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Paul McCartney blames John Lennon for Beatles split: ‘We all knew it was the end’

Four men posing in colorful outfits
Paul McCartney, left, Ringo Starr, John Lennon and George Harrison of the Beatles.
(Apple Corps. Ltd. / ABC)

Beatles legend Paul McCartney is opening up about the end of the long and winding road for the rock band.

In a forthcoming episode of BBC Radio 4’s “This Cultural Life,” the veteran singer-songwriter reflected on the group’s Earth-shattering breakup, which has largely been pinned on McCartney in the past.

But according to a preview of the episode released Sunday by the Guardian, McCartney remembers what he called “the most difficult period of my life” a little differently.

“I didn’t instigate the split,” the British musician told BBC.

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“That was [John Lennon] coming in one day and saying, ‘I’m leaving the group.’”

Paul McCartney says he dreaded giving interviews after the Beatles broke up 20 years ago.

After 10 years, 14 studio albums, countless sold-out shows and dozens of now-classic hits, McCartney, Lennon, George Harrison and Ringo Starr went their separate ways in April 1970, following McCartney’s public departure from the group.

“I had to live with that because that was what people saw,” McCartney, now 79, recalled. “All I could do is say no.”

But when prompted recently about his decision to leave the Beatles, McCartney ordered BBC Radio 4’s John Wilson to “stop right there” before setting the record straight.

“John walked into a room one day and said, ‘I am leaving the Beatles,’” McCartney said. “Is that instigating the split, or not?”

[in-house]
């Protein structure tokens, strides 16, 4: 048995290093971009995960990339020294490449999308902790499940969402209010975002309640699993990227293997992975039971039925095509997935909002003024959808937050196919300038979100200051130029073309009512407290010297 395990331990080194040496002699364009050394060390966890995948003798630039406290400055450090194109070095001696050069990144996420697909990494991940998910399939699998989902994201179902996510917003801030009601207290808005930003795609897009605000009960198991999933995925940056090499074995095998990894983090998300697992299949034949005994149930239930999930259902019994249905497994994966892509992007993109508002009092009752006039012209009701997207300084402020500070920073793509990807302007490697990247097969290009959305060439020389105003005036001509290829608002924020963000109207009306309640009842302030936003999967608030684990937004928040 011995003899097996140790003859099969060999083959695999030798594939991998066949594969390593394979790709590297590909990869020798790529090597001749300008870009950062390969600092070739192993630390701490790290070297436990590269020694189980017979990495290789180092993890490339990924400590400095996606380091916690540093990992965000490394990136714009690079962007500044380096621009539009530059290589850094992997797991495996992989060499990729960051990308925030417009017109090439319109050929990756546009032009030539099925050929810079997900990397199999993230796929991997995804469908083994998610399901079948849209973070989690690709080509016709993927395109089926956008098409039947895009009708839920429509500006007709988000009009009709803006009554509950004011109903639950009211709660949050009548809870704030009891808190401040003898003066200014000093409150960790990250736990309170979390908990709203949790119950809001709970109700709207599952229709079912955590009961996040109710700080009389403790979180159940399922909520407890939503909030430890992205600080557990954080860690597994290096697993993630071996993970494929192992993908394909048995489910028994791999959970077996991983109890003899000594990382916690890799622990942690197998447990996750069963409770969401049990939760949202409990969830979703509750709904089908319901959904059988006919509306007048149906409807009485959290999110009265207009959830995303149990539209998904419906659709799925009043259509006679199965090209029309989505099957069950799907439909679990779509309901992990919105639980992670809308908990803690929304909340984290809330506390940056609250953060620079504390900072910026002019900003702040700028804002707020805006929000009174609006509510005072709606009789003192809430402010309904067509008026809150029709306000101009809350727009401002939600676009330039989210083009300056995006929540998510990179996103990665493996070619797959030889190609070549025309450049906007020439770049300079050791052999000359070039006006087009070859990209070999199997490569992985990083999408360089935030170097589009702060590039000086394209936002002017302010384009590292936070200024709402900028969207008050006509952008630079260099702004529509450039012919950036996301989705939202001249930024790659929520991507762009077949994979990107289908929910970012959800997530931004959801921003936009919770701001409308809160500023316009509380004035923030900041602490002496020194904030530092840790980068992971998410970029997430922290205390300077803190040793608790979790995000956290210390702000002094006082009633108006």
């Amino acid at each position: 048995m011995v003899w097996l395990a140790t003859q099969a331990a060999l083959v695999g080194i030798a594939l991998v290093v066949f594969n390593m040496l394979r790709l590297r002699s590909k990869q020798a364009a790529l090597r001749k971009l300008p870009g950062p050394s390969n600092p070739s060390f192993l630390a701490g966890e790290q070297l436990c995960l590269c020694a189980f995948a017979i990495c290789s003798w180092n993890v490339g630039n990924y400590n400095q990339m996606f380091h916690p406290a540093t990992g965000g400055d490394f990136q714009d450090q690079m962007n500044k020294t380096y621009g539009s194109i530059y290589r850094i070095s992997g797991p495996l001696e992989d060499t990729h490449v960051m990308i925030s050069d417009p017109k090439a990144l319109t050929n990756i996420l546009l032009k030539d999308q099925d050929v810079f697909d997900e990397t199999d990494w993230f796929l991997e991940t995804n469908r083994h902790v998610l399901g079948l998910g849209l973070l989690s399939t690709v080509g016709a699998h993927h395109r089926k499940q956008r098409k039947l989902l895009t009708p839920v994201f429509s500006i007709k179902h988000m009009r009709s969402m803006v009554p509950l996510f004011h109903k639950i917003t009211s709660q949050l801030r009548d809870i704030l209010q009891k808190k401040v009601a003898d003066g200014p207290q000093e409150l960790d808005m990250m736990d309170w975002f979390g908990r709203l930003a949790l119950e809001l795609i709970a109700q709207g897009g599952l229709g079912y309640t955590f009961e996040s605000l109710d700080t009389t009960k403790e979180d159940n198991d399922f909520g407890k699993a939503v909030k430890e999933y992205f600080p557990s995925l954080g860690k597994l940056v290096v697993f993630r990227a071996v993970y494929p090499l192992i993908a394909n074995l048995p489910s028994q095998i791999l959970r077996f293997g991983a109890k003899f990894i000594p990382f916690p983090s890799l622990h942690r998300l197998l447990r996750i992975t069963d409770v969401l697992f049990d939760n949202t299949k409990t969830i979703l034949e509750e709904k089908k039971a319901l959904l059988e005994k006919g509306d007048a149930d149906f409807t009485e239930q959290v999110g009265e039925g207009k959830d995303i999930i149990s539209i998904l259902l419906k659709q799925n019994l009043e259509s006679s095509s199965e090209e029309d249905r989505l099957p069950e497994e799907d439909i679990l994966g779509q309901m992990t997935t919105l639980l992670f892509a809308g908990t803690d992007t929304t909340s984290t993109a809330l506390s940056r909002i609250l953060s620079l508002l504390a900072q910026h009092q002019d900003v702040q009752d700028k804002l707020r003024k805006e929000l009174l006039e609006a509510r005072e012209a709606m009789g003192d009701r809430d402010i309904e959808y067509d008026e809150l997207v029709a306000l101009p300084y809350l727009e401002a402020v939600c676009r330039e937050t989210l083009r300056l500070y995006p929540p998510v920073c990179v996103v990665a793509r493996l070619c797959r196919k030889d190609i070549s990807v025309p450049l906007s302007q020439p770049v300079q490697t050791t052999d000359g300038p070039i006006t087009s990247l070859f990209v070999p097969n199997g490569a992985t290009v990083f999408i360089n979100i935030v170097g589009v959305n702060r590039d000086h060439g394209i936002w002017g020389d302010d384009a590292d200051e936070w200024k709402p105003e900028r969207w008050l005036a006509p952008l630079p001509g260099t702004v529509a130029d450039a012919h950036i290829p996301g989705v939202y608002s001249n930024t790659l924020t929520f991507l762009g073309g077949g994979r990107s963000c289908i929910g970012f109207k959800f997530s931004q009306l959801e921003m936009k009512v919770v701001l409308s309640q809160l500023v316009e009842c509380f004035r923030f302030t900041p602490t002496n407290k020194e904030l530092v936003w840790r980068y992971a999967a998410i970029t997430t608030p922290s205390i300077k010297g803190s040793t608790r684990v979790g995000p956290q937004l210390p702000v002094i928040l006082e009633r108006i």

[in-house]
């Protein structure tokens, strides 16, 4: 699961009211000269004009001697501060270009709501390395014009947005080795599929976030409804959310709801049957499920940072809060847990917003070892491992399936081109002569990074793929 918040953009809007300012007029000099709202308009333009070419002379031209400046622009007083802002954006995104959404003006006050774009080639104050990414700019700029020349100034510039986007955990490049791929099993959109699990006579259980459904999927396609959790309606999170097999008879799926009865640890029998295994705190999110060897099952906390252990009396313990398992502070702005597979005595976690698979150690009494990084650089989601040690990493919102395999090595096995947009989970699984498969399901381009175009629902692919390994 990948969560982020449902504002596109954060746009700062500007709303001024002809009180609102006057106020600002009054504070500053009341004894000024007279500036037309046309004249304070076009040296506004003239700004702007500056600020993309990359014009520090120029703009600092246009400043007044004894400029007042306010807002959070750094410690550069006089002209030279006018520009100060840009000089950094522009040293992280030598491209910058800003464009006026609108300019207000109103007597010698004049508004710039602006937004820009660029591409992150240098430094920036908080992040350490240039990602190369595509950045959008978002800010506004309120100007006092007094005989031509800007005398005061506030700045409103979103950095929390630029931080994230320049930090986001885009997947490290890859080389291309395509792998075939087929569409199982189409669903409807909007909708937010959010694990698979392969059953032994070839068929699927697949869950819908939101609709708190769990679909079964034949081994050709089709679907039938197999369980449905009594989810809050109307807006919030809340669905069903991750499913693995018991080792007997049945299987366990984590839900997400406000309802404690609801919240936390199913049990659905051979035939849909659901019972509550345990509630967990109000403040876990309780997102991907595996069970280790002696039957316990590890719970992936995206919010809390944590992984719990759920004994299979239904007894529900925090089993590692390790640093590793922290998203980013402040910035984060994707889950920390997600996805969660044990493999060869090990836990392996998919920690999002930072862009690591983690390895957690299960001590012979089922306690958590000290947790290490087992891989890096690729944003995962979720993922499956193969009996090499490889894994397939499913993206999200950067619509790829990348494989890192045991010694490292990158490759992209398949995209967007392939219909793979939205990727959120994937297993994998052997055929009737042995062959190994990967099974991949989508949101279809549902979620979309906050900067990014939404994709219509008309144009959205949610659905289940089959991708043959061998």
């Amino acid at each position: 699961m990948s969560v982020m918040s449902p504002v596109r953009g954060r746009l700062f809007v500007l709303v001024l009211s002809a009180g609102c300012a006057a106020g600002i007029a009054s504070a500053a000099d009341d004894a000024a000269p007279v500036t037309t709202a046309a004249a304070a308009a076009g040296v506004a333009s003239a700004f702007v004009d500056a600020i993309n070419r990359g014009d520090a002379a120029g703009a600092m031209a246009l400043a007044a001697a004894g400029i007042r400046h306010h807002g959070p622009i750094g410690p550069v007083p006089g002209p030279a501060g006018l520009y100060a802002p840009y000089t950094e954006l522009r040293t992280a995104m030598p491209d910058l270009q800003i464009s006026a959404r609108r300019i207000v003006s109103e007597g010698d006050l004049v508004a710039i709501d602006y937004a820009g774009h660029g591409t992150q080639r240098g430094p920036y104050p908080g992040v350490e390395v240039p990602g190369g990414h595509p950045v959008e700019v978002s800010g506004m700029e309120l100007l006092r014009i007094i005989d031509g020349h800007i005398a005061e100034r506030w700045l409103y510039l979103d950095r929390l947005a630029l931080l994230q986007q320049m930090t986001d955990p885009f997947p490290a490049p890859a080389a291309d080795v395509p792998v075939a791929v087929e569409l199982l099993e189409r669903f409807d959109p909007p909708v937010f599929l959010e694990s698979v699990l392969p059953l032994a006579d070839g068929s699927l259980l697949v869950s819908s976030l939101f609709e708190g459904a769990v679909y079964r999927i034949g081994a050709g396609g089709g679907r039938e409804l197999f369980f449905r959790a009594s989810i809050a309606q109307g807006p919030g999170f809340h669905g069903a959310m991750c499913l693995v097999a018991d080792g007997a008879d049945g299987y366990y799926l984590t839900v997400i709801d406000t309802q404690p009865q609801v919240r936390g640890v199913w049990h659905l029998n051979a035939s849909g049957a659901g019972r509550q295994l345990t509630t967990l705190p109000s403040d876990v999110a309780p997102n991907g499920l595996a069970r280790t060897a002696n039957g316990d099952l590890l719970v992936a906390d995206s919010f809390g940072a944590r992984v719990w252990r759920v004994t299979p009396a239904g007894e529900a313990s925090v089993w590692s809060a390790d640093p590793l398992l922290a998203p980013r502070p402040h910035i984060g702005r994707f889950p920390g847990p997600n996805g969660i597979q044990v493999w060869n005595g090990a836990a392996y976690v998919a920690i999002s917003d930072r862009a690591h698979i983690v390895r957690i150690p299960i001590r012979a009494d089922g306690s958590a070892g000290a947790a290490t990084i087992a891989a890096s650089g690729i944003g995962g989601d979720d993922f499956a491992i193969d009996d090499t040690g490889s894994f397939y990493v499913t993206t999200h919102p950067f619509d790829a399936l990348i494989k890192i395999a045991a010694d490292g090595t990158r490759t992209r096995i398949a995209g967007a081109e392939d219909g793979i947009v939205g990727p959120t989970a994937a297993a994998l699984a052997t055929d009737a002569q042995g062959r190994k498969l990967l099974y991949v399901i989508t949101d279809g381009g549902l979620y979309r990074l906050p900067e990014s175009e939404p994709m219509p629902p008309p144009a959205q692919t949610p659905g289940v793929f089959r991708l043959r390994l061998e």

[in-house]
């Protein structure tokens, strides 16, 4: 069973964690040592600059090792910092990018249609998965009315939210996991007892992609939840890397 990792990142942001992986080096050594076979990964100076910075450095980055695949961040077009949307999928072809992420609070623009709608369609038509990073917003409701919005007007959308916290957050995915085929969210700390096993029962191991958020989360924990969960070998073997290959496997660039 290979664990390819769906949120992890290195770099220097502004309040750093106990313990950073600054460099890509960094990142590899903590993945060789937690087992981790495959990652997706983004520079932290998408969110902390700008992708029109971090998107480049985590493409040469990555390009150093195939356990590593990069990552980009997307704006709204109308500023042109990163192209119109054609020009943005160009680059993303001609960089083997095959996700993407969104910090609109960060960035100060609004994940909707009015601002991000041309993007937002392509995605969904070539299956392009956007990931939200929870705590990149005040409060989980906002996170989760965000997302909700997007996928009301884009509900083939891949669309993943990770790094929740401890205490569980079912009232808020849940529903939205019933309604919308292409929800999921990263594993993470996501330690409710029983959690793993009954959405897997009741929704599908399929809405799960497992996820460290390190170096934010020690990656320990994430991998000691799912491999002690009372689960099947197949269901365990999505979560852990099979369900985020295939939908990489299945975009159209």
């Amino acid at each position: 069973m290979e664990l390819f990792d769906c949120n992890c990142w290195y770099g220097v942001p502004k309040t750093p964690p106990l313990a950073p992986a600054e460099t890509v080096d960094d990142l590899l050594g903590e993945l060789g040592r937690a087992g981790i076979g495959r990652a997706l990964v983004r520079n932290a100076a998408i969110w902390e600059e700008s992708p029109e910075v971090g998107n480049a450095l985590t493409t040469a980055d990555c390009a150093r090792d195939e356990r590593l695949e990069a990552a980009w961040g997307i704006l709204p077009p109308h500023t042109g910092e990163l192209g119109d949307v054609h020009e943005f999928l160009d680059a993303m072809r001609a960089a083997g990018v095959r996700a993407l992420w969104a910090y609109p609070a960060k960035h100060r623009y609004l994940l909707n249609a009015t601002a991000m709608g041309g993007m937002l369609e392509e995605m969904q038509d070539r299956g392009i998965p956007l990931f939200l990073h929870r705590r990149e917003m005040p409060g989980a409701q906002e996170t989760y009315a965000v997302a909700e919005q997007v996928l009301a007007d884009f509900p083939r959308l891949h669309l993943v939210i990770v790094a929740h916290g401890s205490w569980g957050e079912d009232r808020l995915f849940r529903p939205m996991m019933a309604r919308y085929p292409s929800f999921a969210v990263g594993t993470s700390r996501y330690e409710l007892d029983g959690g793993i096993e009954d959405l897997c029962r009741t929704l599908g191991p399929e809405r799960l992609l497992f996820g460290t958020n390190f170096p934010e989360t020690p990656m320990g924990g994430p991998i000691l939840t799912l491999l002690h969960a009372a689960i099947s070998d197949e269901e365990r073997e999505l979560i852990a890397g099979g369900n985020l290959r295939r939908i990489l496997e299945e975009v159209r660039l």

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After Lennon’s internal declaration, McCartney claims, the remaining members of the group were “left to pick up the pieces” and advised by their new manager, Allen Klein, to keep their impending disbandment a secret while he tied up some loose ends.

"[F]or a few months we had to pretend,” McCartney told Wilson, according to the Guardian. “It was weird because we all knew it was the end of the Beatles but we couldn’t just walk away.”

Ultimately, McCartney was the first to “let the cat out of the bag” by going solo — “because I was fed up of hiding it” — and therefore incurred the majority of the blame.

McCartney speculated that Lennon — who had “always wanted to sort of break loose from society” — was ready to move past his rock star days and settle down with his wife, Japanese artist Yoko Ono.

At the tender age of 8, I knew the Beatles were extraordinary.

“About that time we were having little meetings and it was horrible,” McCartney continued.

“It was the opposite of what we were. We were musicians, not meeting people.”

While McCartney maintains Lennon and Ono “were a great couple” and doesn’t blame the latter for the fallout, he believes the band “could have” continued making music together for a while longer had his late songwriting partner decided to stay.

“This was my band, this was my job, this was my life, so I wanted it to continue,” he said.

McCartney’s full appearance on “This Cultural Life” premieres Oct. 23 on BBC Radio 4.


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